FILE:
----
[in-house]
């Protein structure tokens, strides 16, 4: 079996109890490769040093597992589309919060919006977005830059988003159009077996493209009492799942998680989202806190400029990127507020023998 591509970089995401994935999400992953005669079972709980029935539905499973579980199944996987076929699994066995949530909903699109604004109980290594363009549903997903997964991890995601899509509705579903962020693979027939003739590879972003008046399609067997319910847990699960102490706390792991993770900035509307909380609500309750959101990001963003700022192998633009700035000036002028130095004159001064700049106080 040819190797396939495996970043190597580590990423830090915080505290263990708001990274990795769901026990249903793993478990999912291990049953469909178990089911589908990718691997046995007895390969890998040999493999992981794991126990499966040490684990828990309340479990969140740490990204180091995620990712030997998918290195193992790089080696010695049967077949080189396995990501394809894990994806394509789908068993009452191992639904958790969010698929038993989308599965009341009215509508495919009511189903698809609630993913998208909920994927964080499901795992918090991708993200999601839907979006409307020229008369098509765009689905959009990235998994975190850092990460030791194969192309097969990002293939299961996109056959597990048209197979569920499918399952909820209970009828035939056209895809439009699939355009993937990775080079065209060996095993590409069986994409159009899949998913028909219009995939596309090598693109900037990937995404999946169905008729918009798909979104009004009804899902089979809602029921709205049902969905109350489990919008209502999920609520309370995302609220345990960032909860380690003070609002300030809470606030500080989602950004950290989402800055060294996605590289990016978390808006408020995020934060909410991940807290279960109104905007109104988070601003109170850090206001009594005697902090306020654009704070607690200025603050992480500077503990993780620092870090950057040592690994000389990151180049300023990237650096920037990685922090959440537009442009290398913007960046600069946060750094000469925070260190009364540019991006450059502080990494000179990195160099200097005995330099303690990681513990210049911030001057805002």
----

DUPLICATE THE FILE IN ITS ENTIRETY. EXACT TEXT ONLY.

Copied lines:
[in-house]
């Protein structure tokens, strides 16, 4: 079996109890490769040093597992589309919060919006977005830059988003159009077996493209009492799942998680989202806190400029990127507020023998 591509970089995401994935999400992953005669079972709980029935539905499973579980199944996987076929699994066995949530909903699109604004109980290594363009549903997903997964991890995601899509509705579903962020693979027939003739590879972003008046399609067997319910847990699960102490706390792991993770900035509307909380609500309750959101990001963003700022192998633009700035000036002028130095004159001064700049106080 040819190797396939495996970043190597580590990423830090915080505290263990708001990274990795769901026990249903793993478990999912291990049953469909178990089911589908990718691997046995007895390969890998040999493999992981794991126990499966040490684990828990309340479990969140740490990204180091995620990712030997998918290195193992790089080696010695049967077949080189396995990501394809894990994806394509789908068993009452191992639904958790969010698929038993989308599965009341009215509508495919009511189903698809609630993913998208909920994927964080499901795992918090991708993200999601839907979006409307020229008369098509765009689905959009990235998994975190850092990460030791194969192309097969990002293939299961996109056959597990048209197979569920499918399952909820209970009828035939056209895809439009699939355009993937990775080079065209060996095993590409069986994409159009899949998913028909219009995939596309090598693109900037990937995404999946169905008729918009798909979104009004009804899902089979809602029921709205049902969905109350489990919008209502999920609520309370995302609220345990960032909860380690003070609002300030809470606030500080989602950004950290989402800055060294996605590289990016978390808006408020995020934060909410991940807290279960109104905007109104988070601003109170850090206001009594005697902090306020654009704070607690200025603050992480500077503990993780620092870090950057040592690994000389990151180049300023990237650096920037990685922090959440537009442009290398913007960046600069946060750094000469925070260190009364540019991006450059502080990494000179990195160099200097005995330099303690990681513990210049911030001057805002």